Sometimes you get a second chance at a first impression
Mary Trace is bright, bubbly and back in the dating pool in her midthirties. All of her closest friends are in love, and she refuses to miss out on romance. So when a regular customer at her trendy Brooklyn boutique wants to set Mary up on a blind date with her son, she gives a hesitant yes. John Modesto-Whitford is gorgeous and well-groomed, so maybe dinner won’t be a total bust—until he drops a less-than-flattering comment about Mary’s age.
Desperate to be nothing like his snake of a politician father, public defender John Modesto-Whitford prides himself on his honesty and candor. But his social awkwardness and lack of filter just blew it with the most beautiful woman he’s ever dated.
Luckily, Mom’s machinations keep Mary and John running into each other all summer long, and soon they resort to fake dating to get her to back off. When their pretense turns to real friendship—and some surprisingly hot chemistry—can these two stubborn individuals see past their rocky start to a rock-solid future together?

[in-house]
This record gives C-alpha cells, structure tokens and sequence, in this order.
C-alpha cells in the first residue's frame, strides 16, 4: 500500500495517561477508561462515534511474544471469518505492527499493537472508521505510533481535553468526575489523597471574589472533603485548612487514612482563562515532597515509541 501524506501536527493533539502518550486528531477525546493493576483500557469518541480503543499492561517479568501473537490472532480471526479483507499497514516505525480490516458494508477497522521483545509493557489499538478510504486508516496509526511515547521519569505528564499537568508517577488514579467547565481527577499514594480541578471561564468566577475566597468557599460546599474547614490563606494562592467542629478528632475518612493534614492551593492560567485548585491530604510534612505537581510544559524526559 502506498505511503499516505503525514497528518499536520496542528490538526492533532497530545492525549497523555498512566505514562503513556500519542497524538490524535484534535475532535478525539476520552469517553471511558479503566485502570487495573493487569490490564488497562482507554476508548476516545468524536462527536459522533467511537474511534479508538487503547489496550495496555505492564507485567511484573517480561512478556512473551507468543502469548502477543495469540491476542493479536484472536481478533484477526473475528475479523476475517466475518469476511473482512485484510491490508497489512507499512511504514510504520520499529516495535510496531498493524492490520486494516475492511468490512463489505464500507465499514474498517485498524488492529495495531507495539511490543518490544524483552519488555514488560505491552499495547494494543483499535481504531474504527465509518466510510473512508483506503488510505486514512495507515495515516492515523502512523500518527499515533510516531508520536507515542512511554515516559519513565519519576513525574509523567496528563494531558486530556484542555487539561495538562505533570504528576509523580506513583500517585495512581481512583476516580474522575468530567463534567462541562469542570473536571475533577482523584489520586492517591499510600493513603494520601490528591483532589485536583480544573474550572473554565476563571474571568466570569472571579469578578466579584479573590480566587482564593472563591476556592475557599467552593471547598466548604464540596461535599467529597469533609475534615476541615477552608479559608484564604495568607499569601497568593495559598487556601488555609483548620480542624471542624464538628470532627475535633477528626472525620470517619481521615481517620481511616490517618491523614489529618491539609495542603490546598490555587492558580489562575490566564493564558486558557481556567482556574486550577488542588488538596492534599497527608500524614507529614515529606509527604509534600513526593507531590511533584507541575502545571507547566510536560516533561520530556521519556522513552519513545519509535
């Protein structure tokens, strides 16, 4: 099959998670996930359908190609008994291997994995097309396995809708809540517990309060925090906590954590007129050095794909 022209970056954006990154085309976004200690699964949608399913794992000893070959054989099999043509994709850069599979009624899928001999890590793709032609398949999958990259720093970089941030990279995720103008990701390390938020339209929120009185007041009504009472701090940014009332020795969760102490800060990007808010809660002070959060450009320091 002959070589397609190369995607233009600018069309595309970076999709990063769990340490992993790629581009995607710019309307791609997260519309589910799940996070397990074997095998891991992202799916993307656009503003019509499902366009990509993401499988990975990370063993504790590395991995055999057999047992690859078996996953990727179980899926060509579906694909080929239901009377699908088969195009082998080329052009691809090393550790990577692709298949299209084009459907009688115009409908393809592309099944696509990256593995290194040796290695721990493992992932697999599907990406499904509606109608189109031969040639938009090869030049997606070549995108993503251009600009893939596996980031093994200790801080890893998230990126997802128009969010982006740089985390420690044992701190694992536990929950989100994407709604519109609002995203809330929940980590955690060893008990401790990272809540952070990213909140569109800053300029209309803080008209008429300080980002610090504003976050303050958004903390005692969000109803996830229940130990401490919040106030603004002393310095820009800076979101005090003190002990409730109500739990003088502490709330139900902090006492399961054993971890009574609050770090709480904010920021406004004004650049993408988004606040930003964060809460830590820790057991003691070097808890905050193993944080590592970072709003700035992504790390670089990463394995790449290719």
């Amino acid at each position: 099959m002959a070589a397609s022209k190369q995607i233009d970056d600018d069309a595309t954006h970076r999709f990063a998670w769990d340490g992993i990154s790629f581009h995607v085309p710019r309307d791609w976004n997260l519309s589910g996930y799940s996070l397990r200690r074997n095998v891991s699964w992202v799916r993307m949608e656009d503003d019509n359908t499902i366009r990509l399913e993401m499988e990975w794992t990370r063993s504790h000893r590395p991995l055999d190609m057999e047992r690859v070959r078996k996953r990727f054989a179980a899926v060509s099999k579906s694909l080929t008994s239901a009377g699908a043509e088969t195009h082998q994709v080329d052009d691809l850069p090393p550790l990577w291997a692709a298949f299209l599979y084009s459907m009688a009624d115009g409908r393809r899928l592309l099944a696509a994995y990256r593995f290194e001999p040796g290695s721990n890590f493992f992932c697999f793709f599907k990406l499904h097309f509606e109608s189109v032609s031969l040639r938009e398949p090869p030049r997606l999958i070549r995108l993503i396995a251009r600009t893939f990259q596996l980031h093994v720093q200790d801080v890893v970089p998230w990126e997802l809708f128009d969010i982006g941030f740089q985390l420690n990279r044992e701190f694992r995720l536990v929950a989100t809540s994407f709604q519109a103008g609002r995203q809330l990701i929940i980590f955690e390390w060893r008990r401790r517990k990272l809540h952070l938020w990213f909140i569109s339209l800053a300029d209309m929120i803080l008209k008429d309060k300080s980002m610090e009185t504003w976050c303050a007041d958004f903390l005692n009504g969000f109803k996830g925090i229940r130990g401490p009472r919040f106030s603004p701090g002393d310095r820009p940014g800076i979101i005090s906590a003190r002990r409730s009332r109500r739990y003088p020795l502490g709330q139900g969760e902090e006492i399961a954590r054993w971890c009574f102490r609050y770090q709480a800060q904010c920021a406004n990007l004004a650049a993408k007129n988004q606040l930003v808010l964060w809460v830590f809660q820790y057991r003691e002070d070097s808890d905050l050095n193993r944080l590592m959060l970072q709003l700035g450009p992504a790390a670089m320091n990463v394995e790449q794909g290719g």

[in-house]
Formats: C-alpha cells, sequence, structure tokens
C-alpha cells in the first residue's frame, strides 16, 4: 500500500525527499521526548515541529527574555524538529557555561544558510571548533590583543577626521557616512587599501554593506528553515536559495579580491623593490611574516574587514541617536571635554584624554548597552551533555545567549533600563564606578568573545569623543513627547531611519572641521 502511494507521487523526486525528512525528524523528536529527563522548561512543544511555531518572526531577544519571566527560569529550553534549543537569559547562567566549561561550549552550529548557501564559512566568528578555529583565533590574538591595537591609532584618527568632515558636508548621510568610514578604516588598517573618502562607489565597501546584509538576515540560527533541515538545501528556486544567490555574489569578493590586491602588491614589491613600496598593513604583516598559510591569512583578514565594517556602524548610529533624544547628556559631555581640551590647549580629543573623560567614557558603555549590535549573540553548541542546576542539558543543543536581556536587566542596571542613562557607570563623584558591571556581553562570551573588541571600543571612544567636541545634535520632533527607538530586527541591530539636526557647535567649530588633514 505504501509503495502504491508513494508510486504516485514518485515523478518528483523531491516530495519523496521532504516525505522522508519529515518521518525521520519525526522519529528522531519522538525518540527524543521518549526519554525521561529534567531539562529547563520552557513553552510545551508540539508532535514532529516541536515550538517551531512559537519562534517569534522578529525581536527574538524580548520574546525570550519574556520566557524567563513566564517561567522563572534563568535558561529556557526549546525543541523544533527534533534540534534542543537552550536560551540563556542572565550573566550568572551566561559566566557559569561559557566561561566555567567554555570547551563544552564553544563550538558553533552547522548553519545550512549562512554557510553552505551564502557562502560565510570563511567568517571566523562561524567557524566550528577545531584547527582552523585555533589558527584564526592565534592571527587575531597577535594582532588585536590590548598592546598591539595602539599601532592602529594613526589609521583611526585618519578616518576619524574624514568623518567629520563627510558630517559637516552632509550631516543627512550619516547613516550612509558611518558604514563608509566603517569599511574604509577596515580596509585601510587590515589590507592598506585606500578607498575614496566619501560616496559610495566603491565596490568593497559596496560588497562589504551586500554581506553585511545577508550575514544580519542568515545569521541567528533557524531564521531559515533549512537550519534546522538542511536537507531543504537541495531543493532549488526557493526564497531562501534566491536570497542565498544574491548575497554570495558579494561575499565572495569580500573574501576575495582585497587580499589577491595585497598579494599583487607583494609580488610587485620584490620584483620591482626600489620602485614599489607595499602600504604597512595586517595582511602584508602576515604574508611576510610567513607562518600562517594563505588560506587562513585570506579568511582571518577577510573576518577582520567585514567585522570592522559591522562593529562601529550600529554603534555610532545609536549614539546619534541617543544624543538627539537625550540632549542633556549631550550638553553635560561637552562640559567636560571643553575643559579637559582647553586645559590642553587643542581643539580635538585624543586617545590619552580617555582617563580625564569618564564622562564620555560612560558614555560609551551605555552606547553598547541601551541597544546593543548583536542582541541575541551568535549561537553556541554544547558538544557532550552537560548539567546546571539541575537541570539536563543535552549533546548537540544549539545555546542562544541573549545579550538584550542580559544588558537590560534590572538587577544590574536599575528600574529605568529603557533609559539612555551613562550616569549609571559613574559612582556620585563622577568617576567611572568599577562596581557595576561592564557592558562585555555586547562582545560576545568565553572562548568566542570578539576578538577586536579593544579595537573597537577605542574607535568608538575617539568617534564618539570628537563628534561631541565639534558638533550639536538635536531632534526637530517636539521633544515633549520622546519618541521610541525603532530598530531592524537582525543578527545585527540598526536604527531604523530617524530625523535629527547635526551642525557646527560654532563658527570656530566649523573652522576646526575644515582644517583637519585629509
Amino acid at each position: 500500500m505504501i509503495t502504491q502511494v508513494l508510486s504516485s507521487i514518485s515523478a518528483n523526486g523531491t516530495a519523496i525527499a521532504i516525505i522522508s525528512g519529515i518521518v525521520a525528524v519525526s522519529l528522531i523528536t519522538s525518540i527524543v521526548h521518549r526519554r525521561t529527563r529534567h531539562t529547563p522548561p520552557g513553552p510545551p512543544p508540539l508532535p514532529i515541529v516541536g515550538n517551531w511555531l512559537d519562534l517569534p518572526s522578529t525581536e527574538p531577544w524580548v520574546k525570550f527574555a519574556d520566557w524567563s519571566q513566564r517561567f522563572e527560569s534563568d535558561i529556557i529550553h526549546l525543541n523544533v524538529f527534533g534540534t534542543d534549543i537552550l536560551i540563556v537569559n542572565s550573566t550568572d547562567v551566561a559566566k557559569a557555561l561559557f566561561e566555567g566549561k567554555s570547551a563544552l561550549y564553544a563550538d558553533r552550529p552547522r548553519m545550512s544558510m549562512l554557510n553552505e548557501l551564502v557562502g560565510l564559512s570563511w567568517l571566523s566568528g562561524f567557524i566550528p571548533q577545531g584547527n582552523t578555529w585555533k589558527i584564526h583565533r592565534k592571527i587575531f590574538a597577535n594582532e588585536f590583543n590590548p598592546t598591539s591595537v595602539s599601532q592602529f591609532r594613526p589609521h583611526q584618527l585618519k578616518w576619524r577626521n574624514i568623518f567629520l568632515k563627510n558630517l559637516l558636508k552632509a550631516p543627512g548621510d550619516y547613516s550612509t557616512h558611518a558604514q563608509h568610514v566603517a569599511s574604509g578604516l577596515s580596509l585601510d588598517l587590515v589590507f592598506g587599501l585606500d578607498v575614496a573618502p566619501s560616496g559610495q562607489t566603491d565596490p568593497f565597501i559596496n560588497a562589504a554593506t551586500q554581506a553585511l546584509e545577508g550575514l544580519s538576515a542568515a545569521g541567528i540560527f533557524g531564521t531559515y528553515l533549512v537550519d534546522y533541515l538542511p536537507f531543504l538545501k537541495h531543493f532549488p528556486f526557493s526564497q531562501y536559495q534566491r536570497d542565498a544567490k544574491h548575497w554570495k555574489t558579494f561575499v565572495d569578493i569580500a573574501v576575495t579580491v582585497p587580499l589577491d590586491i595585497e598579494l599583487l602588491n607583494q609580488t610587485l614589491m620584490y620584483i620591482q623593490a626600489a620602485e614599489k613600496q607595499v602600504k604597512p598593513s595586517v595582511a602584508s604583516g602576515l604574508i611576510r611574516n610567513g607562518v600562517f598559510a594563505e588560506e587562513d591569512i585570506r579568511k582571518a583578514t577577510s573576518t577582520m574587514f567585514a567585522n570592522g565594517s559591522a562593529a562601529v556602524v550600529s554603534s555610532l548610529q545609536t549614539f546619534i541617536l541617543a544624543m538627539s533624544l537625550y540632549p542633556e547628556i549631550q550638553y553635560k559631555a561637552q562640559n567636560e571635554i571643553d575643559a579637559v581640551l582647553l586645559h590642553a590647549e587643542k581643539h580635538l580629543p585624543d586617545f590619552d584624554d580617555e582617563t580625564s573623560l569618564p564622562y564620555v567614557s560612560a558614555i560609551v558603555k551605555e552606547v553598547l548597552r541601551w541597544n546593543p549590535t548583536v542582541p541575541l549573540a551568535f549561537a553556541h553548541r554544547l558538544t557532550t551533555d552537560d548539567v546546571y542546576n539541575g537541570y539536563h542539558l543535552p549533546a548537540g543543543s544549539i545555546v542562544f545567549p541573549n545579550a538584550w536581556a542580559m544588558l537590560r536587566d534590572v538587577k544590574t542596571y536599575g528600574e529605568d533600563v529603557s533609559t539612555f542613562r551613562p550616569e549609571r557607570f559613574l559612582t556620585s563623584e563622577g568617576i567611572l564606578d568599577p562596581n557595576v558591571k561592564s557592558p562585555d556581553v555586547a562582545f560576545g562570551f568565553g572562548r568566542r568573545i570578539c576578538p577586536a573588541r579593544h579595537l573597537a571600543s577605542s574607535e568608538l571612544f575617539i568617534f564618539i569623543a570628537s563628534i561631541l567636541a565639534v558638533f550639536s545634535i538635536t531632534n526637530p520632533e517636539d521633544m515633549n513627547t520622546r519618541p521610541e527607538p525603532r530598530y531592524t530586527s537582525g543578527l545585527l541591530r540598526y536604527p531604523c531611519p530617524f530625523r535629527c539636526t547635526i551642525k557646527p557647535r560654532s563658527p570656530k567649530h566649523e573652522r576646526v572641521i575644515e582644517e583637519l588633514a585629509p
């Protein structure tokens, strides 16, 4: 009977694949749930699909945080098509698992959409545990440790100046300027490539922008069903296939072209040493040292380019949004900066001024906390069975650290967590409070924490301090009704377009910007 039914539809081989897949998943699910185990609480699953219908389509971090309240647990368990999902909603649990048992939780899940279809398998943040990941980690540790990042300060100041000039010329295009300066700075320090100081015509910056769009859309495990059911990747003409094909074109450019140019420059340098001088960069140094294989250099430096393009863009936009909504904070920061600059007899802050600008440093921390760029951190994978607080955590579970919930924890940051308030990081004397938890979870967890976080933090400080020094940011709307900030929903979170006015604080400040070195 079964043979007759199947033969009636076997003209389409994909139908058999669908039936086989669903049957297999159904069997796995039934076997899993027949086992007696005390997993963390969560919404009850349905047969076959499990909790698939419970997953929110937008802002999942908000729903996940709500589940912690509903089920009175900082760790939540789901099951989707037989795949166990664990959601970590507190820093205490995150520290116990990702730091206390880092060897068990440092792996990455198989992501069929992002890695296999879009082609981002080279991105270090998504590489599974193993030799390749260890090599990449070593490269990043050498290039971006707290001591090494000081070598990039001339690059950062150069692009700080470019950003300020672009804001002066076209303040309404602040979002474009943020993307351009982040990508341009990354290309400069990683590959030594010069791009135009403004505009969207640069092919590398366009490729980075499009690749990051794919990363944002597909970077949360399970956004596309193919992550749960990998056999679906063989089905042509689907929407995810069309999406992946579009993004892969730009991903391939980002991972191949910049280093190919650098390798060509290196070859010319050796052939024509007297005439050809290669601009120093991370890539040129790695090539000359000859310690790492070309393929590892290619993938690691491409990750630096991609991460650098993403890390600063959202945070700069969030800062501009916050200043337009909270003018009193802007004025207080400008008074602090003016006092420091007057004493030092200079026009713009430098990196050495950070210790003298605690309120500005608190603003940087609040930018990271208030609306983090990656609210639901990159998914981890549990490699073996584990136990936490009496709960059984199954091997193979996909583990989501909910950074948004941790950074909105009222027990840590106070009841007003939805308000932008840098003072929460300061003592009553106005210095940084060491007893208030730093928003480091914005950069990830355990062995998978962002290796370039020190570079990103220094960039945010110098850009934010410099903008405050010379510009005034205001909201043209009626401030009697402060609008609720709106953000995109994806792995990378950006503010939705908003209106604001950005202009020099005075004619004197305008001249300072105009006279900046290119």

A woman must muster every bit of her flagging self-confidence in order to find love in Bastone's poignant final Forever Yours romance (after Can't Help Falling). Thirty-seven-year-old Mary Trace's blind date, 31-year-old John Modesto-Whitford, hits a nerve when he blurts out that he thought she would be younger. Mary is devastated, but as a successful Brooklyn business owner with strong, supportive friendships, she tries to let it roll off her back a goal that would be much easier if she didn't keep running into John. John, a public defender, actually deeply admires Mary, but is inexperienced with women and has a tendency to put his foot in his mouth. After Mary's boutique is vandalized, John lends a shoulder and helps her rebuild. They grow closer and come to realize what the reader will feel is obvious from the beginning: that the age difference between them shouldn't matter. But both must work through deep insecurities before they can create a lasting relationship. Though occasionally repetitive, the romance is cute and the Brooklyn setting is lovingly rendered. This character-driven contemporary is sure to satisfy series fans. \n